Just four years ago, a supercomputer known as Roadrunner was the world's fastest; yesterday, it went offline after being declared obsolete. The IBM machine was built to monitor US nuclear weapons, and in 2008 became the first "petaflop" computer: able to perform more than a quadrillion calculations per second. It was installed at the US Department of Energy's Los Alamos National Laboratory in New Mexico and topped the supercomputer list three times; though it was still the world's 22nd fastest computer as of November, it is no longer energy-efficient enough to be worthwhile, Ars Technica reports.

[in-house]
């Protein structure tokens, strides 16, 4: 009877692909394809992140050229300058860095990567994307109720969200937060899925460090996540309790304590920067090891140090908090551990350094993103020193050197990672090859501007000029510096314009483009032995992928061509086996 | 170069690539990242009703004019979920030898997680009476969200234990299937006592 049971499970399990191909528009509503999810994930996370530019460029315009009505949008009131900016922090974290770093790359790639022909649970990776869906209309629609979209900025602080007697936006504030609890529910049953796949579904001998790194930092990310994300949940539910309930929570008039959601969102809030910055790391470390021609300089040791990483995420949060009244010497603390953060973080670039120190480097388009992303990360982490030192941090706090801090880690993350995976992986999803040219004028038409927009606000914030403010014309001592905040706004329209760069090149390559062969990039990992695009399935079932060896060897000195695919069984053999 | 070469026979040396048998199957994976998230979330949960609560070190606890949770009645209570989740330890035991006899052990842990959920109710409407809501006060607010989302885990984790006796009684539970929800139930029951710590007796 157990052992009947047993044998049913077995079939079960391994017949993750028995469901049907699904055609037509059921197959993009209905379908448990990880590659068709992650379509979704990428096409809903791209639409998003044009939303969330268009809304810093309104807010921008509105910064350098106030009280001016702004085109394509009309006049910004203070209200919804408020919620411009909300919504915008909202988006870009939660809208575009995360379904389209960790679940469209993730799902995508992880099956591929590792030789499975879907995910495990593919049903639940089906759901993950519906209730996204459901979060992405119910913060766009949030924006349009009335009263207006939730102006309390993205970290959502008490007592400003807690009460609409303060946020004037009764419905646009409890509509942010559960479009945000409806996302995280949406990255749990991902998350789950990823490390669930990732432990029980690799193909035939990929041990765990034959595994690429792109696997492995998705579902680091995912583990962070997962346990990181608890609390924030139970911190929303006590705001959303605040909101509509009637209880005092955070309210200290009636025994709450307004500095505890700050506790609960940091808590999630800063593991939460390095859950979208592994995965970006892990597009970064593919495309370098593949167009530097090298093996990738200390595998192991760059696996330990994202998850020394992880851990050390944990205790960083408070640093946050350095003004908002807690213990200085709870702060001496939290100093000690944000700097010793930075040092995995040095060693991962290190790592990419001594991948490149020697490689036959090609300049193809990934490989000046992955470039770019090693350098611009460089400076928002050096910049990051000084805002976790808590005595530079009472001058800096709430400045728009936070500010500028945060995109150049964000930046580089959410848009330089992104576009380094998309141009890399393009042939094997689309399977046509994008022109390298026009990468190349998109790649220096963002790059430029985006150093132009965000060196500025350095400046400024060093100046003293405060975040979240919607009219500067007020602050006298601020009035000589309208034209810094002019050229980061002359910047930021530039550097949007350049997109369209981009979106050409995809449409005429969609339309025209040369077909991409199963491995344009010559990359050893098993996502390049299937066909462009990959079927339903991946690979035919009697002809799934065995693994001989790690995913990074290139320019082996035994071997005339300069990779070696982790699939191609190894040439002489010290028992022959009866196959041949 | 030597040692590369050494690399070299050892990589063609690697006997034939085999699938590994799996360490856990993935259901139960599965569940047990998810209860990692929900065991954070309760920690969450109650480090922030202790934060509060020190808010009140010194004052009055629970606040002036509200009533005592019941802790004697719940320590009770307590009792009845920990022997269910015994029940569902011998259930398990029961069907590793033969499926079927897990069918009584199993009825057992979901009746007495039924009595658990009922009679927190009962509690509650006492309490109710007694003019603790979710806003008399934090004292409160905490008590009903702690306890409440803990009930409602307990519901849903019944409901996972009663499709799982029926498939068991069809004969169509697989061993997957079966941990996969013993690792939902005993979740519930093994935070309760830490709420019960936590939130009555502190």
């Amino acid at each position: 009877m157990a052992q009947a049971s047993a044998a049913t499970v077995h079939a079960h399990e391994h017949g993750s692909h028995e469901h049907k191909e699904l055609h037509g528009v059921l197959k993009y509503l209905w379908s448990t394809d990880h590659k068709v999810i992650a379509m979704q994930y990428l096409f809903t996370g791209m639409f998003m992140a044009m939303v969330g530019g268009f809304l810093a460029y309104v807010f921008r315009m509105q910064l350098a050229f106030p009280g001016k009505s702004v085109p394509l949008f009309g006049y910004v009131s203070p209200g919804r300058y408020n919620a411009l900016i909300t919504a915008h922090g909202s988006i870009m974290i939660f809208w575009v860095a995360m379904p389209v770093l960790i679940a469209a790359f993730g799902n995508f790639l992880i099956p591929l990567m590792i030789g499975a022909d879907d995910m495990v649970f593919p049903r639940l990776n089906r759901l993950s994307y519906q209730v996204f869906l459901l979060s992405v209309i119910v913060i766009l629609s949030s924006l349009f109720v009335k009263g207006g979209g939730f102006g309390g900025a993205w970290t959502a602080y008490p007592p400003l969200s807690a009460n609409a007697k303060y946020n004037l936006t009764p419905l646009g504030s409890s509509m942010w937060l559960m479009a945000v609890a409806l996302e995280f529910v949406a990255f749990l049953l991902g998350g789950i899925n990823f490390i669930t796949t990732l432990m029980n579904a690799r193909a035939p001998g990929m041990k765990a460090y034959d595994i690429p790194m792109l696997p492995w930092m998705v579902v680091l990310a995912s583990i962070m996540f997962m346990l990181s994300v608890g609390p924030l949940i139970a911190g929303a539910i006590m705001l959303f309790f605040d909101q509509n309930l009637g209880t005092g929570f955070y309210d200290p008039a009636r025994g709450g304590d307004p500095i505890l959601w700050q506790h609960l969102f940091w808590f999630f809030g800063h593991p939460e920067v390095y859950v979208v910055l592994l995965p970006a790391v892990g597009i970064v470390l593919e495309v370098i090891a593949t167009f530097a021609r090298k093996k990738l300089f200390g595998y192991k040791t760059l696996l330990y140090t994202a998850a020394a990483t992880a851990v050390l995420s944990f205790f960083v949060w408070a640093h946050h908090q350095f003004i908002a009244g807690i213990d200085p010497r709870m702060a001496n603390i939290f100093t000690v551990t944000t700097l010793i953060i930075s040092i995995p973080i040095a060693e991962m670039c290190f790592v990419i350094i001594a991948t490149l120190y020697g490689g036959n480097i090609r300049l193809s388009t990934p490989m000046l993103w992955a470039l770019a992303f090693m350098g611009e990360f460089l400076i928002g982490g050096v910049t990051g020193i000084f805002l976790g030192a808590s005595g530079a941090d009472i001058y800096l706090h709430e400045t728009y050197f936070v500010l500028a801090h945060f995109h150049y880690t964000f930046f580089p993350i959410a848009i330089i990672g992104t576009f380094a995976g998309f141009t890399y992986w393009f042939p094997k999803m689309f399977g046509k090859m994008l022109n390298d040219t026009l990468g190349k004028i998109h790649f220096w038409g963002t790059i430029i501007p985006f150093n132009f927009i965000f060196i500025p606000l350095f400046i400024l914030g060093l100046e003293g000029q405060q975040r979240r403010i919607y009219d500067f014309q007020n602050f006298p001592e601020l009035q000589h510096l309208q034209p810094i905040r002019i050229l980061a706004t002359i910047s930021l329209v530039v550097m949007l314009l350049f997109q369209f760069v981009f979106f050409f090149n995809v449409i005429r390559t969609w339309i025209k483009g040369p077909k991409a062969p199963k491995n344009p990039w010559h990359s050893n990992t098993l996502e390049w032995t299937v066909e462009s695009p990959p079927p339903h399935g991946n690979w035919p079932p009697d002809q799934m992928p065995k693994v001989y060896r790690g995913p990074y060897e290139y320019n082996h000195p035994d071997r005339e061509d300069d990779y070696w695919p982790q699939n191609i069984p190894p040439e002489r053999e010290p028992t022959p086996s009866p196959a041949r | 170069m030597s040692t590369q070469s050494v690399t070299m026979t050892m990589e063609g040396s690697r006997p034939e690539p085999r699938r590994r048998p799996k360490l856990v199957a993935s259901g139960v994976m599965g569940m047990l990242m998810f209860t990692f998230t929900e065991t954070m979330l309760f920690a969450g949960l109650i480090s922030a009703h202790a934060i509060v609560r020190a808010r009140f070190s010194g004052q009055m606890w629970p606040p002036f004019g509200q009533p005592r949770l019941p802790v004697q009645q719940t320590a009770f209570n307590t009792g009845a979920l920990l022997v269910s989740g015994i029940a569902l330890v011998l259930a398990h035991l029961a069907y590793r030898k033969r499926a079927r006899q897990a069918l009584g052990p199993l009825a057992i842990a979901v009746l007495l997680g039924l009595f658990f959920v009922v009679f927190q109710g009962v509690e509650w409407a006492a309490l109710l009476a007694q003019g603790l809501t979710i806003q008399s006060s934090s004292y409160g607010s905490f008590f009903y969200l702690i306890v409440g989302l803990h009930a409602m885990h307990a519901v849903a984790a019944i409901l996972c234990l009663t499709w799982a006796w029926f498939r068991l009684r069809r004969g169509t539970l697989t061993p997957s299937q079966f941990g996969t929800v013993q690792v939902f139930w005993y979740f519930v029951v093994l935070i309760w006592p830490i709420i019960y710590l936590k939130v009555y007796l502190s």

The $121 million computer, which required 55 miles of fiber optic cable and covered 6,000 square feet with its 278 refrigerator-sized server racks, will be studied for a month and then dismantled, CNET reports. While it was in use, the computer also assisted with mapping the HIV genetic tree and performed calculations tied to dark matter. Experts at Los Alamos note that future supercomputers will need to become more energy efficient in order to "make the power bill affordable." (For comparison, the current fastest supercomputer has a speed of 17.59 petaflops, and supercomputers are expected to break the exascale barrier—one quintillion calculations per second—within 10 to 20 years, a Los Alamos rep tells the AP.)